In order to reach the Top 10, you have to reach really high numbers nowadays (sure, those lists are from 2014/15, but I don't see a reason why it's changed massively since). Dark Souls III being a prime example - reaching a lot of people in all three primary regions (Japan / Asia, NA, EU, 3 million in the first month) - but still missing out as Sakurai pointed out. Part of the reason is the general focus on multi-platforms: AFAIK Pokemon ORAS are the only console exclusives in both the 2014 and 2015 lists (Pokemon ORAS has 14 million and still is #9. The bar's that high). And techincally they're two games / versions of the same game. I can see where Sakurai's coming from. but I don't think it's as disasterous as he thinks. A company can still do a lot even with "just" 3 million buying a game. That was Bandai Namco's biggest launch up to that point.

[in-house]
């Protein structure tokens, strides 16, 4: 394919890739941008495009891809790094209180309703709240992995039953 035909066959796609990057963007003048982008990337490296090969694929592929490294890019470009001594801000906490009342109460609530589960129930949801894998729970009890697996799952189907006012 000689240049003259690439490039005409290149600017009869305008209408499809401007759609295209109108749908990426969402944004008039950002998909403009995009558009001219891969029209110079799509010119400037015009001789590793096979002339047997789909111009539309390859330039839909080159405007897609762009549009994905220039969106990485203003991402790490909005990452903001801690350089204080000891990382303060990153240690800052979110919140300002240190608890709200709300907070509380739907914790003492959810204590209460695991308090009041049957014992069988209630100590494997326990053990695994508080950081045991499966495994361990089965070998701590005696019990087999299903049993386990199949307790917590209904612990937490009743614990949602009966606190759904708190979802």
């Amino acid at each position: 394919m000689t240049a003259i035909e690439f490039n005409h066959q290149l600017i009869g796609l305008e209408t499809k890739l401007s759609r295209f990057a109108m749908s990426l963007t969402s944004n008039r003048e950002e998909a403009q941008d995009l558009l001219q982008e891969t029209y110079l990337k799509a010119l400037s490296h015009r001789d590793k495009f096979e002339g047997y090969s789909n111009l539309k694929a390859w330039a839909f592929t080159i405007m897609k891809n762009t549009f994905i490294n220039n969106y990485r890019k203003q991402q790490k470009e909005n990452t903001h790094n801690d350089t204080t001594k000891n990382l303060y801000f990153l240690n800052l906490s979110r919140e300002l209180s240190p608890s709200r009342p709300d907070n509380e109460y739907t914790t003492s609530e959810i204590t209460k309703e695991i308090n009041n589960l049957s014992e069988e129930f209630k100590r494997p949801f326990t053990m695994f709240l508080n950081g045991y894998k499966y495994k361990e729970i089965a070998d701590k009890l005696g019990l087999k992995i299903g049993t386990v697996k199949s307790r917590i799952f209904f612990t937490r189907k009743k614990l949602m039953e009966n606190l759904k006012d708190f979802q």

Also, this is something that's not noted often, but regions outside the "primary" ones are also heavily PC-leaning partly due to their respective histories with Internet cafés. And not just in poorer countries like in South East Asia, South Korea has a long history with "PC Bangs" (literally "PC room"). That impacts the lists some too, especially Minecraft's place there. If we're talking worldwide, the "non-primary" regions like Asia outside of Japan, Russia and South America should be counted too. That makes it even harder for any game, Japanese developed or otherwise, to get into the Top 10.